When He Loves You And Harms You
“Just before I fell in love with a man who abused me, I spouted off to my New York City roommate that I’d never be stupid enough to stay with a man who hit me,” Leslie Morgan Steiner writes.
She has a Wharton MBA, decades of marketing experience at Fortune 500 companies and a book called ‘Crazy Love’ which opens with this:
“If I were brave enough the first time I met you, I’d try to share what torture it is to fall in love with a good man who cannot leave a violent past behind.”
The #MeToo movement has been getting a lot of attention (anyone curious about the debate might enjoy this on March 20th). Yet there are other complicated issues that don’t always get similar levels of airtime.
One is deconstructed by Steiner’s TED talk — namely, how short-sighted it is to ask the question ‘why doesn’t she just leave?’ in domestic violence matters:
Part of me had always assumed that if you fell in love with someone and then he hit you, surely you’d just walk out? Surely it’s ‘dumb’ if you stay, and if you’re ‘smart’ then you can ‘rise above’ someone who’s ‘bad’? But Steiner had gone to Ivy League schools! And she outlines the financial, emotional, and physical limitations that render any ‘simple solution’ maddeningly elusive.
Crazy Love outlines how messed up toxic relationships can be — he hits you because he loves you, so if you decide to call it quits, are you really doing the right thing? If anyone could help him… it could be you?
What I took away from Steiner’s book is this: if you are in love with an abusive man, you are not stupid and it is not your ‘fault’ — similarly, if your friend is in love with an abusive man, she is also not stupid and she does not need your judgment as much as she needs your empathy.
I list some links below but honestly, I have no idea what I’d do in the situation myself. Would I have the clarity of mind or strength of will to call the police? I imagine my initial reaction would be wandering around in shock and resisting contact with authorities, as I’d think: do the police not have more ‘important matters’ to think about?
I suspect my brain would be trying to pretzel itself into accepting the reality that the man I love is also someone who could harm me. If I reported him, I’d be doing the right thing for myself, but would it be an irreversible bullet into our relationship? The psychological minefield is incomprehensible.
A friend who experienced this herself pointed out:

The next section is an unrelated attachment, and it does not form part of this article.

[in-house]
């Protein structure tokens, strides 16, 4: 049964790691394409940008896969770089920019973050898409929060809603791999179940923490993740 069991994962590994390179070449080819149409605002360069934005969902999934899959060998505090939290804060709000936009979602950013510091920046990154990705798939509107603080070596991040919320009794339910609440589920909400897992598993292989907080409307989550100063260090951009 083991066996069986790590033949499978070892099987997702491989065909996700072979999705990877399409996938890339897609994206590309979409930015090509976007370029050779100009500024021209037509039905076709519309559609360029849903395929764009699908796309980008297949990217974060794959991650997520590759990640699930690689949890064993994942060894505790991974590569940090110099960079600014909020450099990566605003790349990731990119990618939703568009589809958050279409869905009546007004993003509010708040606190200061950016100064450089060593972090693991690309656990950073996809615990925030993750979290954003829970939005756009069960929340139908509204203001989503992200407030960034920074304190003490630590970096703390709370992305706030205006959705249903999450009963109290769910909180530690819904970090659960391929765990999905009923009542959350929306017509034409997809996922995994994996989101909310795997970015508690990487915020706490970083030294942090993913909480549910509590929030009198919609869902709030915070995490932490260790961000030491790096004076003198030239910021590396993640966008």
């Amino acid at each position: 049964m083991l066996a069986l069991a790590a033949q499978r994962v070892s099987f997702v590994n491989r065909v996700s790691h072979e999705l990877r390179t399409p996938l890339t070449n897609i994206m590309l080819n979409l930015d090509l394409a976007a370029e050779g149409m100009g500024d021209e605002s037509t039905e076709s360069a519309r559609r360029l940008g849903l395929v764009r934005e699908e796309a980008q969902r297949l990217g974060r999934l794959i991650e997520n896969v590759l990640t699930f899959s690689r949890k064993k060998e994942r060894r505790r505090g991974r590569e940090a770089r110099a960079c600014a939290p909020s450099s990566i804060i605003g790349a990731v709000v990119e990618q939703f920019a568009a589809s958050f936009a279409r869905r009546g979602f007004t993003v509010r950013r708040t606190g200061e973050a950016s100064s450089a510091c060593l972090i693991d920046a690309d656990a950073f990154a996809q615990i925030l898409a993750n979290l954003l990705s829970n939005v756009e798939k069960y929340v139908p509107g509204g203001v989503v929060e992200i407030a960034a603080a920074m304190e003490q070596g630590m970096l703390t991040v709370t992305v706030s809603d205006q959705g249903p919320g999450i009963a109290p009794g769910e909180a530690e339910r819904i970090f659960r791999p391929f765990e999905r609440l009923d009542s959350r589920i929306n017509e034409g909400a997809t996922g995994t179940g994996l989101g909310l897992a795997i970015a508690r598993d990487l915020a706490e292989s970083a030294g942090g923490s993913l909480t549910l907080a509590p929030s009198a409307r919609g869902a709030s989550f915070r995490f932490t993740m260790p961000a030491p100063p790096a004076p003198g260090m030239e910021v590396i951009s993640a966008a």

“Domestic abuse often escalates to violence, but the nature of it, is that by the time actual physicality happens, the person on the receiving end has already usually had their spirit worn down with other forms of abuse, like emotional, financial, isolation.
Women who have experienced violence from their partners often say that by the time that happened, it was barely a surprise. It creeps up on you. It’s kind of like being a frog in boiling water: you’re dead before you realise how hot the water is.
Violence is part of a pattern of abuse. If a person is abusing their partner, there were likely lots of things leading up to that. I also don’t think the violence is even necessarily the worst of it — some men may never resort to physicality, but the damage they inflict can be just as scarring.
I think the most powerful thing you can personally do to help a friend you believe is in an abusive situation, is to show them you’re there for them, and be there to listen, as well as discreetly signpost them to organisations like Women’s Aid.
Encourage them to talk, if it’s not to you, then to someone, including phone lines like the Samaritans. They are probably sinking deeper into a painful existence, they need lifelines, they need to know they are not alone.
They need friends who won’t leave them just because they can’t leave their partners. Tiffany Haddish’s The Last Black Unicorn offers a fascinating insight into the nature of abusive relationships — she actually married her abuser twice.”
Based on a deep desire to explore the harder conversations that are worth having (whether it’s International Women’s Day or not), cobbled together are some notes on how to navigate the mind-fuck that is domestic abuse:
1. Dig into your partner’s background.
The Domestic Violence Disclosure Scheme is known as Clare’s Law (named after 36-year-old Clare Wood who was murdered by her ex-boyfriend in 2009).
If you have a partner who may be acting in a way which suggests that they are somebody who is violent, this law enables you to go to the police and find out more — you’ve got the right to ask for information about that partner.
This enables you to know whether your partner has a record of violence, and to be able to take a decision as to whether to stay with them or not.
However, as my friend pointed out:
“Clare’s Law is very important, however many abusers won’t have any kind of official record. The ones that do are just the tip of the iceberg.”
2. Download Hollieguard.
This app was developed by parents of a girl who died from domestic violence. It records and sends information to the cloud, notifies people of your location, and can be put on super discreet mode.